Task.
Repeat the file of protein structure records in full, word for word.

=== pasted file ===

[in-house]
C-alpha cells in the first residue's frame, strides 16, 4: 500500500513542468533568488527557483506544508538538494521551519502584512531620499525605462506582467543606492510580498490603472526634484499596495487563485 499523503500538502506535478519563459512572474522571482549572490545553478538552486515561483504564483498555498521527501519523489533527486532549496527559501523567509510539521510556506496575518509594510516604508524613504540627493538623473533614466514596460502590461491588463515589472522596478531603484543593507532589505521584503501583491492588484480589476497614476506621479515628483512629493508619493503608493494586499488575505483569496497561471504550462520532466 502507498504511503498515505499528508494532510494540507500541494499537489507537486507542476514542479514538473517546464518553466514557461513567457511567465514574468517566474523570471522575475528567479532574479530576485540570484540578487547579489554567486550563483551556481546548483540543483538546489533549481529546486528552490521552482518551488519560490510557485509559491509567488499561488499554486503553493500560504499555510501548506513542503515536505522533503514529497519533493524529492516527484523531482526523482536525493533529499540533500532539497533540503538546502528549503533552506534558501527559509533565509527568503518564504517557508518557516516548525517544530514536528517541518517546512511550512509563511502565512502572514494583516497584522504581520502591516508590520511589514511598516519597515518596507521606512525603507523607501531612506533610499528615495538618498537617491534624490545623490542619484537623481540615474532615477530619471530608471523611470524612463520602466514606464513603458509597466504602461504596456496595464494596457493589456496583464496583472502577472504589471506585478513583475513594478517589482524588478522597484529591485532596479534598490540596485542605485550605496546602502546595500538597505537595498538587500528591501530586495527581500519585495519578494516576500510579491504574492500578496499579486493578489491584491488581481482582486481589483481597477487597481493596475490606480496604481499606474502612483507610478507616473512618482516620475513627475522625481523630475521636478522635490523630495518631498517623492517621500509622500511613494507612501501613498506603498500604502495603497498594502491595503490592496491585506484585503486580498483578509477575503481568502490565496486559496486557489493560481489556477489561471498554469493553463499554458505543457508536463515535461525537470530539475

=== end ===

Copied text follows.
[in-house]
C-alpha cells in the first residue's frame, strides 16, 4: 500500500513542468533568488527557483506544508538538494521551519502584512531620499525605462506582467543606492510580498490603472526634484499596495487563485 499523503500538502506535478519563459512572474522571482549572490545553478538552486515561483504564483498555498521527501519523489533527486532549496527559501523567509510539521510556506496575518509594510516604508524613504540627493538623473533614466514596460502590461491588463515589472522596478531603484543593507532589505521584503501583491492588484480589476497614476506621479515628483512629493508619493503608493494586499488575505483569496497561471504550462520532466 502507498504511503498515505499528508494532510494540507500541494499537489507537486507542476514542479514538473517546464518553466514557461513567457511567465514574468517566474523570471522575475528567479532574479530576485540570484540578487547579489554567486550563483551556481546548483540543483538546489533549481529546486528552490521552482518551488519560490510557485509559491509567488499561488499554486503553493500560504499555510501548506513542503515536505522533503514529497519533493524529492516527484523531482526523482536525493533529499540533500532539497533540503538546502528549503533552506534558501527559509533565509527568503518564504517557508518557516516548525517544530514536528517541518517546512511550512509563511502565512502572514494583516497584522504581520502591516508590520511589514511598516519597515518596507521606512525603507523607501531612506533610499528615495538618498537617491534624490545623490542619484537623481540615474532615477530619471530608471523611470524612463520602466514606464513603458509597466504602461504596456496595464494596457493589456496583464496583472502577472504589471506585478513583475513594478517589482524588478522597484529591485532596479534598490540596485542605485550605496546602502546595500538597505537595498538587500528591501530586495527581500519585495519578494516576500510579491504574492500578496499579486493578489491584491488581481482582486481589483481597477487597481493596475490606480496604481499606474502612483507610478507616473512618482516620475513627475522625481523630475521636478522635490523630495518631498517623492517621500509622500511613494507612501501613498506603498500604502495603497498594502491595503490592496491585506484585503486580498483578509477575503481568502490565496486559496486557489493560481489556477489561471498554469493553463499554458505543457508536463515535461525537470530539475